Since there had been no large scale integrated implementation of RPM, the UK set up a Whole System Demonstration (WSD) to examine the effectiveness. The WSD was a two year project started in 2008 funded by the Department of Health to see how technology can assist in home health care. This was supposedly the largest randomized control trial (RCT) using Telecare and Telehealth to date, with 6191 patients and 238 General Practitioners across three sites[7]. The program had two main goals: to integrate national health care and local social care in an organized and transparent manner. Also, the project aimed to test a large scale Telehealth and Telecare initiative without compromising the health of the patient. This is a sensitive scenario because it requires compliance and action from the patient in some situations. According to the Department of Health, there was a 45% reduction in mortality rates, 20% reduction in emergency admissions, and a 14% reduction in bed days[2]. The results are promising, but there is a degree of reluctance to push forward(Hardy). Each site had its own WSD evaluation team that could monitor the progress. The individuals chosen for the testing were of the same demographic for each site to evaluate the consistency. Expert health care providers helped recommend the best equipment and most cost effective strategy for differing patients conditions. There was a large degree of cross coordination between public and private sectors in initiation and implementation of the systems. The case studies used additional methods to avoid biased interpretation of results. Ultimately they found that not enough patients were recruited for the mixed group who needed attention in both Telecare and Telehealth. This halted the integration between social care and health care and left them largely independent for the entire trial.

Critiques of System

The WSD is a program that has been given a lot of praise by policymakers. Although case studies performed by University of Surrey, Imperial College Business School, among other schools have recognized the difficulty of this system and the ambiguity of whether the program accomplished its goals. The case studies focused on clinical outcomes, economic impacts, experiences, and service delivery for scaling up. This entailed numerous interviews and data analysis performed by the team of researchers to discover the relationship between stakeholders within the program. Ultimately they found a lack of integration in health care and social care. There was a large emphasis on remote patient monitoring and less so on social care practices. The case study found a high degree of WSD staff turnover because the health consultants were only temporary. That means all the progress made in the system was lost because the health professionals that learned the nuances of RPM were lost to layoffs. Ultimately the benefits of the program are largely lost because of the emphasis on meeting protocols of the RCT and less attention paid to implementation of the system. As stated in the case study, "[The researchers] found that in actuality the sites were not ready to implement this level of organizational change within the timeframe given".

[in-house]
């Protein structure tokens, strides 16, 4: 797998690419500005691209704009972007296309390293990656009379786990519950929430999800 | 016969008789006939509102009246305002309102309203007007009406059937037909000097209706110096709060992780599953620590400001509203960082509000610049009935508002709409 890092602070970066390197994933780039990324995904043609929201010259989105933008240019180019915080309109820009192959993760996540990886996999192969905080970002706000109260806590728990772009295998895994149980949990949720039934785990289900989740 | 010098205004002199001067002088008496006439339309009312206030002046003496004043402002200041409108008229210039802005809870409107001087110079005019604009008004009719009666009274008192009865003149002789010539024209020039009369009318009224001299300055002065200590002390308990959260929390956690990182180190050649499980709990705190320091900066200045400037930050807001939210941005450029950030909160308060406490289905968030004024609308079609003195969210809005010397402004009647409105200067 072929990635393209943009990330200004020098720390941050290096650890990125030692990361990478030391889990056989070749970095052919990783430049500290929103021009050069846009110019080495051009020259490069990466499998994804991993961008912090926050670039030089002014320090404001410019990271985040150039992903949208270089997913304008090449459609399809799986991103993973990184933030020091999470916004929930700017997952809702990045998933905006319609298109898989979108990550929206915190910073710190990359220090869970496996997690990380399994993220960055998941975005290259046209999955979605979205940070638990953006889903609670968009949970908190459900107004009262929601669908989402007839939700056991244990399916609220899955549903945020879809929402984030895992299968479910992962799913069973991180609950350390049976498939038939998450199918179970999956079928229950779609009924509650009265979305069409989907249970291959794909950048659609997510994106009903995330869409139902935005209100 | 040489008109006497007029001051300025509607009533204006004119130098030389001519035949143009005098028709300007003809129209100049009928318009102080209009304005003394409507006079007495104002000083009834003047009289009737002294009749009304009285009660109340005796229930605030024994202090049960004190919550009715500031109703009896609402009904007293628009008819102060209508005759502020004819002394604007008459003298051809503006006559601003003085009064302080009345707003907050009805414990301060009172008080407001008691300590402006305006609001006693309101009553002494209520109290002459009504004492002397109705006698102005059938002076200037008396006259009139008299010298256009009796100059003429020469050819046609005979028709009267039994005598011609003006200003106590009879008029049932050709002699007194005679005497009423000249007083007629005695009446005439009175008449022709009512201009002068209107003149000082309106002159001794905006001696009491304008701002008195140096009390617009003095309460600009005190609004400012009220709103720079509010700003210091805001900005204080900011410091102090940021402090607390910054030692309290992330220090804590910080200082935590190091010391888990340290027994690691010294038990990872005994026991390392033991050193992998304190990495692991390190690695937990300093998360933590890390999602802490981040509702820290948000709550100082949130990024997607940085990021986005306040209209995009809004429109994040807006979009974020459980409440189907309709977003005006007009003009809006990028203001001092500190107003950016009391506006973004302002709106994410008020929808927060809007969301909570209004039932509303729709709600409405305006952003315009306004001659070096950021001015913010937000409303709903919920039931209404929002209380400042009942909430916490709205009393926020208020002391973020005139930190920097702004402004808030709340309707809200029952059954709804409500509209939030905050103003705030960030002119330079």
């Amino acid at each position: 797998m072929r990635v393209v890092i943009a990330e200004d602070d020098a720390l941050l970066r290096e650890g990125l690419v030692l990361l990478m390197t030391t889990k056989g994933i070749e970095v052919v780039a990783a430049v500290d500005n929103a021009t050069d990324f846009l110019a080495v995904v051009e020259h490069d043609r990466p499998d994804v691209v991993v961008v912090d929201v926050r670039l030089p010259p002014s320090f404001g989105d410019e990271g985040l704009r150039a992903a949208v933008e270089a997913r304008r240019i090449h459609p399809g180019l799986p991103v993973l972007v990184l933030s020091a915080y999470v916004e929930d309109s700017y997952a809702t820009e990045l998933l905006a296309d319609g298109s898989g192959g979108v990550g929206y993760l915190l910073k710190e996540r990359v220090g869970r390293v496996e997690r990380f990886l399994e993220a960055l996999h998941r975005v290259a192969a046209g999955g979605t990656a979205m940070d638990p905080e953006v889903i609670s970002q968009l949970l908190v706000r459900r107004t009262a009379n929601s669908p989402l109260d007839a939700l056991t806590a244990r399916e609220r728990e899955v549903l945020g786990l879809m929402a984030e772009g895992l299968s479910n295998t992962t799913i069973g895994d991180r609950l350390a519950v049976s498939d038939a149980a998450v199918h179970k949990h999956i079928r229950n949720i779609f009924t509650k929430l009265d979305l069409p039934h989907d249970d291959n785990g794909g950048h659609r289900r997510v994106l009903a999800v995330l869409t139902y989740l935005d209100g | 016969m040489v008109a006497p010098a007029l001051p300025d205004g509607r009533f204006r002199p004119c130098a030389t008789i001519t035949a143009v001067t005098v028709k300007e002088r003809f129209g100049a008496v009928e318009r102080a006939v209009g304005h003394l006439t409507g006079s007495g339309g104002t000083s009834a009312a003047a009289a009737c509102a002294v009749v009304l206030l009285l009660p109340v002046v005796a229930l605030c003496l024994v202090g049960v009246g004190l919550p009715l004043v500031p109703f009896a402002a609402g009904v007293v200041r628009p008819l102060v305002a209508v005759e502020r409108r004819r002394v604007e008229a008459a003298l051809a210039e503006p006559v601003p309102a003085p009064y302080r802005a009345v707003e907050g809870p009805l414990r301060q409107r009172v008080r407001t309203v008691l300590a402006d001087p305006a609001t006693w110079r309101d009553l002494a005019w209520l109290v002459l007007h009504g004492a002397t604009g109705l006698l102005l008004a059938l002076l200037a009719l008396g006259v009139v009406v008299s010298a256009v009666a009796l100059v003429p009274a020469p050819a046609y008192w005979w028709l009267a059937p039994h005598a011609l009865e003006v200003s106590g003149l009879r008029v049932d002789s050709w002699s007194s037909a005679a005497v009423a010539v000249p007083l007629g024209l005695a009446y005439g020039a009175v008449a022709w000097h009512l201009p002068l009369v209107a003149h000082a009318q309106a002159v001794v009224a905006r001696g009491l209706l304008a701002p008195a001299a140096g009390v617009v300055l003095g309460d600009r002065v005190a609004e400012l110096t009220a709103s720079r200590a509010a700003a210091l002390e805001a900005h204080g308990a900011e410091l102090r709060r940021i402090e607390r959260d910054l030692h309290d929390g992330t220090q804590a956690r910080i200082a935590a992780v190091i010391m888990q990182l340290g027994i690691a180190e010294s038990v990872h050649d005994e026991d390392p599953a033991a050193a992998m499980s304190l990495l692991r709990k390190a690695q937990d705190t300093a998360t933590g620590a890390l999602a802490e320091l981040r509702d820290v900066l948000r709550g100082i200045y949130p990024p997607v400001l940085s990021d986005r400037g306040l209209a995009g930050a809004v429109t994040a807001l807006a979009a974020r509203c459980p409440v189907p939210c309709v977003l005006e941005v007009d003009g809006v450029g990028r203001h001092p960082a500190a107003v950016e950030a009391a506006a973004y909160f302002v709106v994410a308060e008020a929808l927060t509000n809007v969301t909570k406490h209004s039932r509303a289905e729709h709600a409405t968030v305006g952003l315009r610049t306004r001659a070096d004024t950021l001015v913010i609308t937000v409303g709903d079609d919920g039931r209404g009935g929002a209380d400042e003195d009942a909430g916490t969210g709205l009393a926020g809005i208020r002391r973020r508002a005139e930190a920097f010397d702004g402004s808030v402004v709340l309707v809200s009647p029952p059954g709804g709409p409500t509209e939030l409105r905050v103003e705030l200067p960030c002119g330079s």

Further Studies

The same researchers are performing a further case study on six different UK sites to examine the integrated heatlh care systems and look at the supply chain of technology. Early analysis of the sites leads them to a similar conclusion: the scale up process must be incremental and health care workers should be well adjusted to the processes.

Other Randomized Control Trials